New initiatives, such as additional funding for winners, a new venue for finalists, and increased support for participants, are at the heart of efforts to continue to grow participation and access around the 2019 Harvard President’s Innovation Challenge.

The Challenge brings the Harvard community together to engage with pressing issues facing the world and explore turning their ideas into impactful, real-world ventures. A record 460 teams from all 12 Harvard schools entered the 2018 competition — more than double the entries than the previous year.

“Every year we’ve seen a significant increase in applications to participate in the President’s Innovation Challenge, as well as growing interest from the Greater Boston innovation community in learning more about the innovators at Harvard,” said Jodi Goldstein, executive director at the Harvard Innovation Labs. “We look forward to elevating the 2019 President’s Innovation Challenge, with a focus on resourcing the transformational ideas that will have the biggest impact on the world.”

For the eighth annual Challenge, Harvard is awarding an additional $100,000 as part of the new Launch Lab X track, and adding a $10,000 Ingenuity Award for the most creative and impactful ideas with the potential to drive world-changing innovation. This brings the total prize money to $410,000, which is funded entirely by a gift from The Bertarelli Foundation. President’s Innovation Challenge finalists will also have the opportunity to present their work in front of a larger number of people from the business and innovation community. For the first time, the President’s Innovation Challenge Showcase and Awards Ceremony will take place in Klarman Hall, the 1,000-people convening space at Harvard Business School.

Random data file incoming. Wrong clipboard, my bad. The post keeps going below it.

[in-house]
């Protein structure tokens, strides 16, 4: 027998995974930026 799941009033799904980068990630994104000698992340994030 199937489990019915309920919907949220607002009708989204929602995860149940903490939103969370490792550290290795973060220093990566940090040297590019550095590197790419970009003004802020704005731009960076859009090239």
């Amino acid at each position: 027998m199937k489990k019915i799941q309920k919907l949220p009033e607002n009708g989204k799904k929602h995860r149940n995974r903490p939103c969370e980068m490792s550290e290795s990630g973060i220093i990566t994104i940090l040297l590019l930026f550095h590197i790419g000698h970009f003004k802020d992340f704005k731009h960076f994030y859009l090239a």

Harvard Innovation Labs. Kris Snibbe/Harvard Staff Photographer

In addition to increasing funding and community access, the Harvard Innovation Labs is creating more programming designed to encourage students to enter the President’s Innovation Challenge, ranging from broad informational sessions to workshops on how to submit a strong entry.

“The Harvard Innovation Labs uses inputs rather than outputs to measure success. We believe if we are able to encourage as many students as possible to enter the Challenge, as we have in previous years, we will see incredible results,” added Goldstein.

The 2018 winners of the President’s Innovation Challenge include PionEar, a company that is revolutionizing the treatment of ear infections; STEMgem for its device toolkits to bring the impact of tech innovation to STEM education; and OZÉ for creating a mobile app that helps small businesses in Africa improve their performance.

“Many President’s Innovation Challenge participants, finalists, and winners have gone on to have incredible impacts on the world,” said Chris Colbert, managing director of the Harvard Innovation Labs. “The aim of this competition is to provide students with the resources they need to grow their ideas at their earliest stages, and we see previous participants’ success as an indicator of this competition’s impact.”

To learn more about the 2019 President’s Innovation Challenge, visit https://innovationlabs.harvard.edu/presidents-innovation-challenge/

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